The latest release from D.U.D.S. is a deepening of the sinister sonic territory they have been exploring, in various forms, since they formed. Bass lines and percussion lope through the undergrowth while jagged guitars pierce the ears. Then there’s the brass section, which works less as a means of driving home a song’s point, than as a warning that whatever comes next is unlikely to be anything you expect. Lyrics are still somewhat hard to make out, emerging from the rhythmic chaos at intervals, as though you were listening to the recording of an Old Testament prophet, preaching from the ruins of the twenty first century. I don’t know what kind of band D.U.D.S. are supposed to be. There are labels you could apply to them, terms like ‘wave’ and ‘punk’ with various prefixes designed to qualify the fact that they don’t really sound like anyone else. Immediate makes that fact all the more obvious and all the more compelling.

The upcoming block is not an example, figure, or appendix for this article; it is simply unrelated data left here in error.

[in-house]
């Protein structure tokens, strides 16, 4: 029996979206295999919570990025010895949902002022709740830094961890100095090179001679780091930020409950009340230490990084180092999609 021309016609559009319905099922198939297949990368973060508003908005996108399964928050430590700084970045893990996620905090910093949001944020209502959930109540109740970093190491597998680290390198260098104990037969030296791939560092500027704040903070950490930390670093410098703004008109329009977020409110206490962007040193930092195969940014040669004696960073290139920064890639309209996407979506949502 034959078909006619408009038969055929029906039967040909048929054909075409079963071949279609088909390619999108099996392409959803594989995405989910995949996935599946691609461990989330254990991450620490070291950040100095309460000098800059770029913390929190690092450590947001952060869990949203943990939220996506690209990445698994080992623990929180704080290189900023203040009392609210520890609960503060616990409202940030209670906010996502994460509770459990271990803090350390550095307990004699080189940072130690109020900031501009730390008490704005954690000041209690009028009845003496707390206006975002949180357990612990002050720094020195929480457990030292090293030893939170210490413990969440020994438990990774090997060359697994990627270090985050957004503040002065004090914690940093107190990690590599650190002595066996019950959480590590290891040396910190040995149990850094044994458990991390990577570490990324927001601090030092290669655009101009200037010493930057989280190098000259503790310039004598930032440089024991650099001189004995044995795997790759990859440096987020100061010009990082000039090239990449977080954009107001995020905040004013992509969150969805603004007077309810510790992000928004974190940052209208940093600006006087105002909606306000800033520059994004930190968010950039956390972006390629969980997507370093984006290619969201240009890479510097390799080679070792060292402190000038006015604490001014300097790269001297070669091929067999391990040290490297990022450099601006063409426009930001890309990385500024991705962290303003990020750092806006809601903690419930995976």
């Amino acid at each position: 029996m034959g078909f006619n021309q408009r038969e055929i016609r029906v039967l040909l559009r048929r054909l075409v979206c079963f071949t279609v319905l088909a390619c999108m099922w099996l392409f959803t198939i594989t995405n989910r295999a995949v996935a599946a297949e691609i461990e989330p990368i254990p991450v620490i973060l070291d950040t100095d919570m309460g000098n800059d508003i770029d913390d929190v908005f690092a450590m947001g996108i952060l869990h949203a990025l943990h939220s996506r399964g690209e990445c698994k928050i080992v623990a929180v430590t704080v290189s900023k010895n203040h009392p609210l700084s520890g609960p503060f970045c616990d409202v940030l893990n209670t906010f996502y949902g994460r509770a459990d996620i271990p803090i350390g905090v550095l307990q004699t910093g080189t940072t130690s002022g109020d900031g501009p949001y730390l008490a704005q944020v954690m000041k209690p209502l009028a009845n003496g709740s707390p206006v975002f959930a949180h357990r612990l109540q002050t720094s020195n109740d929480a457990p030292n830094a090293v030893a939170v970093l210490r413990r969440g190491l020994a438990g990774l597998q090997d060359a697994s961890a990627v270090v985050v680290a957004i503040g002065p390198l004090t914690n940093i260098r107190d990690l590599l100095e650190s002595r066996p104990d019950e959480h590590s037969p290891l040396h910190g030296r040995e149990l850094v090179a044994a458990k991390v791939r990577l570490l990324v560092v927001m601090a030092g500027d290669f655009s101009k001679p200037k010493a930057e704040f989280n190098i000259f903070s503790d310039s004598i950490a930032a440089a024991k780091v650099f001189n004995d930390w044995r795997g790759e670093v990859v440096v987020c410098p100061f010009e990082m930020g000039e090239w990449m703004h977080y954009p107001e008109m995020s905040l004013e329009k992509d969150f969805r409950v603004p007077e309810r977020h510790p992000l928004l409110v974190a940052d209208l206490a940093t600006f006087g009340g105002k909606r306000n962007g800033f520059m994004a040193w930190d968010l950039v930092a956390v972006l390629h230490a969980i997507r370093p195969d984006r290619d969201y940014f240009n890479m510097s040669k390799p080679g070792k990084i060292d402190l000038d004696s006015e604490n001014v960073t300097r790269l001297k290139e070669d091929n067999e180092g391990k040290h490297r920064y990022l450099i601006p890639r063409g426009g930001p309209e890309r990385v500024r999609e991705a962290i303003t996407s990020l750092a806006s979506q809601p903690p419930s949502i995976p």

Sometimes you catch something unexpected which resets a switch, excites and engages. I caught D.U.D.S. a couple of years ago on a whim, they were visiting Newcastle supporting their debut album. I had never heard them or of them but the moment their perfectly disjointed music hit the room, I was all smiles. Warping brass shapes through the room entwined with guitars played as percussively as they are melodically, the whole sound coalesces into a rolling ball of spiked energy.
Their take on punk rock welds the caustic atonality of The Fall to the coiled funk of Liquid Liquid. Both drenched in negative information and loaded with dance floor impact. Lyrically themes explore the human condition a lurching dread and this dichotomy of no-wave funk and the lyrical creep is the hook the grabs me/you/us and forces a regular return.
- Bish (Opal Tapes)